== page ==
Although various constructions are possible, in the form shown in FIG. 5, the check valve 59 is conventional and is retained in a recess 91 in the cover 65 by an externally threaded tube 93 affixed to the cover. The cap 57 is threadedly attached to the tube 93.
As shown in FIG. 2, the liquid passage 41 also includes an outlet passage section 95 leading from the settling chamber 49 to the outlet 39. The housing 15 has a temperature sensing location which, in this embodiment, is in the form of a temperature well 97 adapted to receive a temperature probe in heat exchange relationship with the outlet passage section 95 as shown in FIG. 3. Although various constructions are possible, the outlet passage section 95 may communicate with the settling chamber 49 through an aperture 99 as shown in FIG. 2. The aperture 99 is positioned to force flow to occur around the temperature well 97.
In order to move the calibration liquid 16 through the sterile loop, it is necessary to provide a pump to force the calibration liquid through the sterile loop 50. The pump includes pump components in the housing 15 and an external rotary input or rotary driving element 101 (FIG. 7) which is part of the calibration apparatus 21. The pump components in the housing 15 include a curved wall surface 103 (FIG. 4), the compressible tube 71 and a tube compressor 105. The opposite ends of the tube 71 form an inlet and an outlet, respectively, for the pump.
More particularly, the wall surface 103 in this embodiment is cylindrical and constitutes the inner surface of a cylindrical boss 107, portions of which are formed integrally with the cover 65 and the top section 67. The tube compressor 105 is surrounded by the wall surface 103, and the tube 71 is wrapped in a circumferential direction about one time around the tube compressor and lies between the tube compressor and the wall surface 103.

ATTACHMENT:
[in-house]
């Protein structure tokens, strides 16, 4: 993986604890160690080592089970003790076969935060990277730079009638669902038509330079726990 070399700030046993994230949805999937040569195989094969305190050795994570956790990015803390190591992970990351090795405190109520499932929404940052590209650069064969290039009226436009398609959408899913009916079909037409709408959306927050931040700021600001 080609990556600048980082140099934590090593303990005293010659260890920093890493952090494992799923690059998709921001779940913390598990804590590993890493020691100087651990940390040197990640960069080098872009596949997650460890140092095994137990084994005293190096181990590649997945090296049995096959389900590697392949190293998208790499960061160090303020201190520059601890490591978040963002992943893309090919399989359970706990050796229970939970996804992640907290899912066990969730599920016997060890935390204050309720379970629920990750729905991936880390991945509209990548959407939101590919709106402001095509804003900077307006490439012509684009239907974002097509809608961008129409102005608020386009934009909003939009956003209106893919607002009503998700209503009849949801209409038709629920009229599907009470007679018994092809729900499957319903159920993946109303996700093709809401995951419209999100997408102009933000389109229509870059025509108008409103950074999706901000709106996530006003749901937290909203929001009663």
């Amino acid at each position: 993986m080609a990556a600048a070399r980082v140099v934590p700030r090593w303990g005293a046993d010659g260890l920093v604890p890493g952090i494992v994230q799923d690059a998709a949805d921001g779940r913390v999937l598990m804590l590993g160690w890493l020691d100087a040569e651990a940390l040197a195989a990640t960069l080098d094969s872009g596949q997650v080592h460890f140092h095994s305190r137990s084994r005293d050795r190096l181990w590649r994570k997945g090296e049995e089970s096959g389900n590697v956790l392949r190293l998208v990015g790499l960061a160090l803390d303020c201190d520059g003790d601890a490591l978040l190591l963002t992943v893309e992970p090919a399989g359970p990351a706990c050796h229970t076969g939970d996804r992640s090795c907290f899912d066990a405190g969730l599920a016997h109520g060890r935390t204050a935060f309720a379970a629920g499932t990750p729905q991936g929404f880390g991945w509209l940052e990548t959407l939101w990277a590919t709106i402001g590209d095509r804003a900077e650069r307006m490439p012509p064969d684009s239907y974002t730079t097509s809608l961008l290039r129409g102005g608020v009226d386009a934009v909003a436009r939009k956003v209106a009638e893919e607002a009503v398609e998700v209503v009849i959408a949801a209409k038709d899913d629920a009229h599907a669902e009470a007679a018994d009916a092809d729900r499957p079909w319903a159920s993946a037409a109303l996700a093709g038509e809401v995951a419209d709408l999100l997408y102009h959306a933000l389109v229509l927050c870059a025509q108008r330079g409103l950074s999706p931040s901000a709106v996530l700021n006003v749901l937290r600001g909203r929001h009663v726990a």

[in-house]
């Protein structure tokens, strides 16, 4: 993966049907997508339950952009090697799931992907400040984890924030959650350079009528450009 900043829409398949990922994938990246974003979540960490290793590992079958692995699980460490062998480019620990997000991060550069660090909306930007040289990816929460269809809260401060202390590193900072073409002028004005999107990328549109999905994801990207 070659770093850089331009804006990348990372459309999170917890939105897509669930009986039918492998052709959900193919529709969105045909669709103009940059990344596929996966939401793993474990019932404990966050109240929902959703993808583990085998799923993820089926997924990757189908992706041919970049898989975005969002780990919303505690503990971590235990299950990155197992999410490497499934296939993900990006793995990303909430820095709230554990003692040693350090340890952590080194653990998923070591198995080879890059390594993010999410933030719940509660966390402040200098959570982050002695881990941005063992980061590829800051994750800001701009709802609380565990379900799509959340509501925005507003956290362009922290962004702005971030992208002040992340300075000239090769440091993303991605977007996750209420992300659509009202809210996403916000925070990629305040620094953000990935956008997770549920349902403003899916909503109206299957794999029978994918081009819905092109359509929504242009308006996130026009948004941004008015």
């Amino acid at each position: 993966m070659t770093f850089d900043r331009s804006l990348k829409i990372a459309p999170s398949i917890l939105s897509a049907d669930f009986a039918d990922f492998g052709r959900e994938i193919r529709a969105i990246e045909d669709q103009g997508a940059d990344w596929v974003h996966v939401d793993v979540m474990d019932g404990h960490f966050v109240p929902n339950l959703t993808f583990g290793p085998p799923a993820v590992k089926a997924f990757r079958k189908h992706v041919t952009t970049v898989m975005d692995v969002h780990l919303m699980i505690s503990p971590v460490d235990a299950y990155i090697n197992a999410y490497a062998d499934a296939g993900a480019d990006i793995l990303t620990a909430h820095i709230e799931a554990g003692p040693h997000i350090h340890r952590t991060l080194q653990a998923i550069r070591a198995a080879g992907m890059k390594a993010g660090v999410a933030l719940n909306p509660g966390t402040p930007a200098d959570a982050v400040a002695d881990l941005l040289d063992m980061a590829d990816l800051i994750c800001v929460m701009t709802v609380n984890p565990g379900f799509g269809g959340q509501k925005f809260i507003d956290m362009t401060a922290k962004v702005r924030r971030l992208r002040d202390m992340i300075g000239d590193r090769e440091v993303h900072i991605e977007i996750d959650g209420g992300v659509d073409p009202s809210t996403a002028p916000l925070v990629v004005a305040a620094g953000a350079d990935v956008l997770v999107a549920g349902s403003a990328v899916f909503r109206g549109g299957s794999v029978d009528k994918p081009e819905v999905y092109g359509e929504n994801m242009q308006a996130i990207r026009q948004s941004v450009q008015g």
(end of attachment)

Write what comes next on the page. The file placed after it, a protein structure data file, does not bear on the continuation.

The cover 65 and the top section 67 have flanges 109 and 111, respectively, which provide retaining surfaces for restraining the tube compressor 105 against axial movement relative to the wall surface 103. Because there is a radial clearance between the tube compressor 105 and the wall surface 103 and because the flanges 109 and 111 do not restrain the tube compressor against radial movement, the tube compressor is mounted on the housing for free radial movement relative to the wall surface 103 and the boss 107. In other words, the tube compressor 105 can be moved radially in any direction from the centered or neutral position shown in FIG. 4, with the only consequence being the squeezing of the compressible tube 71. With this construction, the tube compressor 105 can be caused to roll along the tube 71 to squeeze the tube in a zone which moves along the tube to thereby pump fluid in the tube. In the neutral position, the tube 71 is not squeezed.